xanthe…I get the argument about criminalization of drug use not being conducive to alleviating/avoiding/mitigating drug harm…but if severe punishment would stop folks from deliberately packing their kids into the car and filling the same with thick cannabis smoke so said kids were totally zonked by the time the family go to where they are going, then bring on the stocks and the lash. Sorry if this offends….but I have seen this with my own eyes and ask any teacher in the North about the effect this has on the kids' ability to learn. One small school board a few years ago when P was starting to become a 'thing' challenged all whanau at the school to commit to zero drugs and alcohol. Maybe two out of twenty families took the pledge. And so the cycle continues. Most of the the time this is deliberate, and they'll do it with alcohol as well, so it is disingenuous to blame ignorance and poverty. It was bad enough with cannabis…but now its P, and its happening that the way P affects thought processes those parents who may have not subjected their kids to first hand cannabis and alcohol have few if any inhibitions when they're on P.

        I've been speaking with a van dwelling friend who has roamed that region over the past few years and she says it is almost impossible to find safe overnight parking at the moment. (We spend a lot of our time up there in our bus, and would be in a position to support her were we not stuck in the Waikatocrying) I've been encouraging her to go to campgrounds for safety…but these can also habour individuals and groups using P and alcohol and just last night she was alarmed when violence erupted in the camp.

        P is cheaper and more readily available than cannabis, I'm told, and the North is flooded with it.

        The article speaks about struggling to find work….there has been about 1000000 avacado trees planted up there over the past few years, and those who are willing and able to work shouldn't have much of a problem. Housing is shit…and I'm hoping some of those rich prick orchardists up North will see their way clear to emulate the apple growers in Hawkes Bay who are investing in better seasonal worker housing to free up houses for the community.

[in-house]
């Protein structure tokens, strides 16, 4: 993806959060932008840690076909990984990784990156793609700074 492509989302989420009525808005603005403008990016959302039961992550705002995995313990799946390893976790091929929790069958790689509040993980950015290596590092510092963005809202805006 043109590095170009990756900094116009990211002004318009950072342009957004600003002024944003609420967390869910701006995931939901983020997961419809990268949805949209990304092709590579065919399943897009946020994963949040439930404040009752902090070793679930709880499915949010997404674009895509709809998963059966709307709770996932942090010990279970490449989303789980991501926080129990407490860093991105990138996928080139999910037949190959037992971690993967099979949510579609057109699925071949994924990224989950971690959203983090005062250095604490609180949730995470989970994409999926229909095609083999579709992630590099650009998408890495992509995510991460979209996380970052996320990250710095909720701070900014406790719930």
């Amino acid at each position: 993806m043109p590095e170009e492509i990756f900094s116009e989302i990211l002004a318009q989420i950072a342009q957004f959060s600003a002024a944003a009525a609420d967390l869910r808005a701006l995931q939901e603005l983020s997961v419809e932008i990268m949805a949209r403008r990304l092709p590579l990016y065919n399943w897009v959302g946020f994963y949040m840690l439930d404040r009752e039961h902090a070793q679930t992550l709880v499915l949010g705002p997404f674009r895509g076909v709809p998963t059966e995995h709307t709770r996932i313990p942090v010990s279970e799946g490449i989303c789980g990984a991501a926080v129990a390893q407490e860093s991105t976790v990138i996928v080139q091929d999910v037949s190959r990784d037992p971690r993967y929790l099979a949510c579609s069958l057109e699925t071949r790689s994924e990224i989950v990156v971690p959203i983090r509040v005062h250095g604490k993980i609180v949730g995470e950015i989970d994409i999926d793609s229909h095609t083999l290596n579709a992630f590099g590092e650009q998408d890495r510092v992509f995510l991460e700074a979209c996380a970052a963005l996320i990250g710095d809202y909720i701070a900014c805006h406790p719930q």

• xanthe

          "but if severe punishment would stop folks from deliberately packing their kids into the car and filling the same with thick cannabis smoke so said kids were totally zonked by the time the family go to where they are going, then bring on the stocks and the lash"

          That's the crux of the matter, history and many years of experience shows it doesn't !

          check out this quote which may or may not be Einstein's


          This quote is particularly poignant as it is appropriate to both drug abusers and criminalization promoters,

          • Rosemary McDonald

            What is the answer xanthe? Be buggered if I can think of a way to get the message through to parents who simply don't ever consider that their actions/inactions today are very possibly condemning their kids to the same dead end miserable shit hole conditions that they, the parents, will argue (or will be told by a succession of well meaning do gooders)drove them to the drugs in the first place.

            (Btw, without going into whole lot of personal disclosures…it is possible to have seriously neglected and abused children living in households unaffected by material poverty. It is possible, but extraordinarily difficult, to not go down the same path as one's parents…but from my own experience, and after speaking with the many others who have also survived to not repeat the cycle, the key seems to be steering well clear of routine alcohol and drug use.)

        • greywarshark

          Trouble with avocadoes is that they are expensive in shops and therefore worth stealing. If an orchardist in Far North could get a relationship with surrounding Maori to provide work for those who want it, and it was ongoing, there could be a fair amount of peer watchfulness and 'ownership' of our orchard workplace. If another group or person could start work gangs and get them regular work going outside the area for those who are rated as A workers, there could be a real change of mindset within a couple of years. But entrenched attitudes put entrepreneurs off up there according to what I have been told.

          • Rosemary McDonald

            Some of the orchards are owned by iwi. We shot back up North last month for a couple of weeks and for the first time we heard that the established orchards are having to post security…it will be interesting to see how the come-lately Big Boys participating in the Mass Plant fare when their trees begin producing in earnest. Many of those new orchards are planted along SH1, not off the back roads with big shelter belts. Up until this year, the avos up there would have definitely been worth stealing….even the five for 2 dollars bags had lovely fruit. This year….not so much. I threw away a four for five dollars bag. Seasonal work has been a regular thing up there for ages and the local WINZ, after pushing many off the dole (and off the wharves fishing) and into some of the many jobs going up there seems to be amenable to not knobbling those people who fill vital labour gaps by doing part time work. A phone call, and an adjustment is made to the benefit without the person being worse off or ending up with a bog debt. Come mussel spat harvest time its all available hands on deck…and good hourly rate too. But this is not work for the hungover….